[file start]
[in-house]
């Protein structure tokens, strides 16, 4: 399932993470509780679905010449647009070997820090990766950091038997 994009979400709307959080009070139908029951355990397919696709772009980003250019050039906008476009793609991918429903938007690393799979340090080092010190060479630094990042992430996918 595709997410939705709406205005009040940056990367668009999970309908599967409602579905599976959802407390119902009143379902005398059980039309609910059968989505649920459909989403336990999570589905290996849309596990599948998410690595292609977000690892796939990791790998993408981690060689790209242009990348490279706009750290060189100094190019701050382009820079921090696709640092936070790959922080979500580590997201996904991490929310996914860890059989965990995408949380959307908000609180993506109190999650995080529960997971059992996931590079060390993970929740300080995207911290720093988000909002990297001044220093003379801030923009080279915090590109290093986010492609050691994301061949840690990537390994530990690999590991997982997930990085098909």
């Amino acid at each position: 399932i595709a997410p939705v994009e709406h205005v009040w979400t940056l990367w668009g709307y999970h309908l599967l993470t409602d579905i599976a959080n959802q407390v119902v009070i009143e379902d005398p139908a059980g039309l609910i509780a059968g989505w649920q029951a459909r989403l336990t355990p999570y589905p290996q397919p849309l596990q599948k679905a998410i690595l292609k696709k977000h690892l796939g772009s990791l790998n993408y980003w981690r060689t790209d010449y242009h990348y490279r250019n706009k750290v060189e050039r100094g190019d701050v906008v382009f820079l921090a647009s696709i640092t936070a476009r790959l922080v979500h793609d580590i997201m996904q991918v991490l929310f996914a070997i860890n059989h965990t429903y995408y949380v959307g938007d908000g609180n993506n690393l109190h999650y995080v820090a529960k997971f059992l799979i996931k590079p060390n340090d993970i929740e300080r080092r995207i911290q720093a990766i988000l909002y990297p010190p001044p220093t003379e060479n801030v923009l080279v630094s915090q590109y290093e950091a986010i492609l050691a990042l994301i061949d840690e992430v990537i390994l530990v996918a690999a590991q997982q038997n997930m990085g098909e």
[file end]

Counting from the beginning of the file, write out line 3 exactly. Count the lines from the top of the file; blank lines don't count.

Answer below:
């Amino acid at each position: 399932i595709a997410p939705v994009e709406h205005v009040w979400t940056l990367w668009g709307y999970h309908l599967l993470t409602d579905i599976a959080n959802q407390v119902v009070i009143e379902d005398p139908a059980g039309l609910i509780a059968g989505w649920q029951a459909r989403l336990t355990p999570y589905p290996q397919p849309l596990q599948k679905a998410i690595l292609k696709k977000h690892l796939g772009s990791l790998n993408y980003w981690r060689t790209d010449y242009h990348y490279r250019n706009k750290v060189e050039r100094g190019d701050v906008v382009f820079l921090a647009s696709i640092t936070a476009r790959l922080v979500h793609d580590i997201m996904q991918v991490l929310f996914a070997i860890n059989h965990t429903y995408y949380v959307g938007d908000g609180n993506n690393l109190h999650y995080v820090a529960k997971f059992l799979i996931k590079p060390n340090d993970i929740e300080r080092r995207i911290q720093a990766i988000l909002y990297p010190p001044p220093t003379e060479n801030v923009l080279v630094s915090q590109y290093e950091a986010i492609l050691a990042l994301i061949d840690e992430v990537i390994l530990v996918a690999a590991q997982q038997n997930m990085g098909e």